The Harley‑­Davidson Shovelhead motor was produced from 1966 through 1984 – the year the Evolution motor replaced it. The Shovel was the ninth production motor design from Harley and the last one to be designed on a manual drawing board. The Evo and all subsequent motors were drafted using computer‑­aided design, which marked Harley’s entry into modern manufacturing. For many years leading up to this point, Harley‑­Davidson built and marketed quaint anachronisms.

From a selfish standpoint, that’s not necessarily a bad thing. Those anachronistic Knucklehead and Shovelhead motors are works of mechanical art (but I’ll pass on the Panhead). Performance‑­wise, the Shovel motor lagged behind the Japanese juggernauts that began dominating the marketplace in the 1960s, but it had a distinctive look and an unmistakable presence. Time, however, waits for no motor design, and the debut of the Evolution motor was long overdue and welcomed – except by the “Shovelhead till I’m dead” crowd.

Legally, a motorcycle manufacturer must keep a supply of parts on hand for a discontinued model for 10 years. That meant that Shovel owners could depend upon their local Harley dealer for parts and repair through 1994. After that date, the situation slowly but inevitably began to change. While numerous dealers continued to offer Shovelhead service, many – particularly the newest dealerships – did not. 

Unrepentant Curmudgeon February 24 Shovelhead 1996-1985
The Shovelhead followed the Panhead in Harley-Davidson’s engine history, gaining its nickname from rocker covers that resemble an upside-down coal shovel. Newer engines are far more reliable but far more complex. Local shops might have difficulty diagnosing electronic problems, forcing relatively pricey visits to H-D service centers for solutions. Photo courtesy Harley-Davidson.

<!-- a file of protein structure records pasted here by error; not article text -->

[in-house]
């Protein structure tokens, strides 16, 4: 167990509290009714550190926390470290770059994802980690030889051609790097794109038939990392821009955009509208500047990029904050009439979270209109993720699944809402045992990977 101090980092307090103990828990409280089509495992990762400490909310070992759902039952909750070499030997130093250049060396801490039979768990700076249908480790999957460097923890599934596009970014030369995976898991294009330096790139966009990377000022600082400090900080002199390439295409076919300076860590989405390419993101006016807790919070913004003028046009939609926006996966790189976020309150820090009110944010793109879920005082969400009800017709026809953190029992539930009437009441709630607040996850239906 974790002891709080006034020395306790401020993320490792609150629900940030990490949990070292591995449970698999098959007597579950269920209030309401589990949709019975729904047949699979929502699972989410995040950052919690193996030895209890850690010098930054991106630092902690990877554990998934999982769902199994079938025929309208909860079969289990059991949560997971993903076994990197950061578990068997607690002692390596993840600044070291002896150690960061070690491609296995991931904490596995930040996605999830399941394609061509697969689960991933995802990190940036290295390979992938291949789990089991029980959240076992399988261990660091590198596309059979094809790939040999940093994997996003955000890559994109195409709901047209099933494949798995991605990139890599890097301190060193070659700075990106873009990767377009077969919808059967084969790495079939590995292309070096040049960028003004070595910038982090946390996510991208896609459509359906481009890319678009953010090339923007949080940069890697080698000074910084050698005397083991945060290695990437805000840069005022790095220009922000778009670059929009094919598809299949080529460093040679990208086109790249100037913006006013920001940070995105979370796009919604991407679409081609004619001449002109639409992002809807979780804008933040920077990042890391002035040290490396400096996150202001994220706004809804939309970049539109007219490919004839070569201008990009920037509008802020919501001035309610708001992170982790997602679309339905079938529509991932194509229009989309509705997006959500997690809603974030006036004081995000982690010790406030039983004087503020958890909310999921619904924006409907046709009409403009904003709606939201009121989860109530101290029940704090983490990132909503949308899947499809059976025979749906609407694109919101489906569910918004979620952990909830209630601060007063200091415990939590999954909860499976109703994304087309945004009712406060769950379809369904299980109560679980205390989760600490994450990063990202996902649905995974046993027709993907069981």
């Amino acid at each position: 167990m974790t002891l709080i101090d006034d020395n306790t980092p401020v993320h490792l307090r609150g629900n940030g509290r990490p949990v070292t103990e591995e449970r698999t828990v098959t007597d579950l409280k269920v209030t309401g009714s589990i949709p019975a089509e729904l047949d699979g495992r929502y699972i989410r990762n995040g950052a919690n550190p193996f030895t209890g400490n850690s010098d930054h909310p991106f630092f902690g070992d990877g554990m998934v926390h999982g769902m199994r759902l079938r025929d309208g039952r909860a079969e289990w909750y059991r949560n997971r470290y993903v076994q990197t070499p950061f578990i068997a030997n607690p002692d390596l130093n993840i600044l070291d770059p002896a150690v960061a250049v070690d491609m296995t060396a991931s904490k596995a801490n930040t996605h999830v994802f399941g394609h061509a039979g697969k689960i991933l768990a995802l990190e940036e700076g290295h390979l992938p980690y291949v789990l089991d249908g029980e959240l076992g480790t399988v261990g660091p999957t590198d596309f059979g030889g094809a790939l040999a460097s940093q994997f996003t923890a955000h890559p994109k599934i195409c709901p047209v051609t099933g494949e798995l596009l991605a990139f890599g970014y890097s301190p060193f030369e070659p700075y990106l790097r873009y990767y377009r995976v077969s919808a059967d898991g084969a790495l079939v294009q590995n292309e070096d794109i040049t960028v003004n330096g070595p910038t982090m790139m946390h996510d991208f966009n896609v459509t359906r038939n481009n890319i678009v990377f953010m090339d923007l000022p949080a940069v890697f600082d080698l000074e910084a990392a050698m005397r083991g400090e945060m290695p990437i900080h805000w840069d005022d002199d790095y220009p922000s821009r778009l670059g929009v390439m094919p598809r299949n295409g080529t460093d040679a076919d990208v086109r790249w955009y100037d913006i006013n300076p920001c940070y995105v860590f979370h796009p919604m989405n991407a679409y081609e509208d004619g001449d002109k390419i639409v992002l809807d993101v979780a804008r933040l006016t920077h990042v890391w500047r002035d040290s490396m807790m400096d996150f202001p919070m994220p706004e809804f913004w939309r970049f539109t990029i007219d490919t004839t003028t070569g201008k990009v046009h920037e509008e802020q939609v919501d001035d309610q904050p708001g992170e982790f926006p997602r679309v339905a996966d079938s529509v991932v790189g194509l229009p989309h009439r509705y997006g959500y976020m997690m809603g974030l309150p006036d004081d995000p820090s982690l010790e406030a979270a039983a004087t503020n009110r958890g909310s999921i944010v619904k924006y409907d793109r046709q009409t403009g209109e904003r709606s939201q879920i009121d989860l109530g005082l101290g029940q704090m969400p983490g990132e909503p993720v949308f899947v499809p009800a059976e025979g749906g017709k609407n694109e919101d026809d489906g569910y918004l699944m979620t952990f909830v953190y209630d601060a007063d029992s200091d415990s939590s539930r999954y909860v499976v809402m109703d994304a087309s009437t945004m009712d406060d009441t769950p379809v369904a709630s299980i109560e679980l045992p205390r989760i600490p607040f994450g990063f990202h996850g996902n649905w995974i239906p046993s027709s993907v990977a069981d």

With sales in the 1990s booming and a higher‑­than‑­ever demand for the Evolution models, it didn’t make much business sense for a dealer to continue working on an ever‑­decreasing Shovel population. This is the way of mechanical things. Fortunately, there was a robust network of independent shops with the expertise required to work on Shovelheads.

While variations of electronic ignitions appeared on earlier Harleys, the CDI ignition of the Evo motor signaled a full embrace of the technology. Since then, electronic controls have become essential on motorcycles for numerous reasons, including cost, design, marketing, performance, and legal compliance.

The complexity of a new Harley‑­Davidson motorcycle has moved it far beyond common garage skills and, for that matter, the abilities of most independent shops. At one time, a working knowledge of motorcycles and a Snap‑­On Tool account could put you in business. Today, the cost of needed diagnostic equipment alone could be a show‑­stopper, and getting the necessary tune‑­up specs from Harley might also be an issue. 

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The good news is that today’s Harleys are relatively bulletproof. The bad news is that the dealer is becoming the only option when they need service – planned or otherwise. This option will cost $180 to $200 an hour to exercise, at least in my area.

Harley’s current motors are technical masterpieces, but they too will age out. This raises the question of who will provide parts and service 10 or more years after the Milwaukee‑­Eight is discontinued. Small independent shops? I doubt it. Large independent shops, maybe, but they will be few and far between. 

The H‑­D dealer network has shrunk considerably over the past 15 years, and I don’t see this trend changing. What I believe will occur is that H‑­D will designate some of the large independents as “Authorized Service Centers.” 

I’ve done a bit of guessing here, but I’m certain some significant changes will be coming not only in the service area but also sales.

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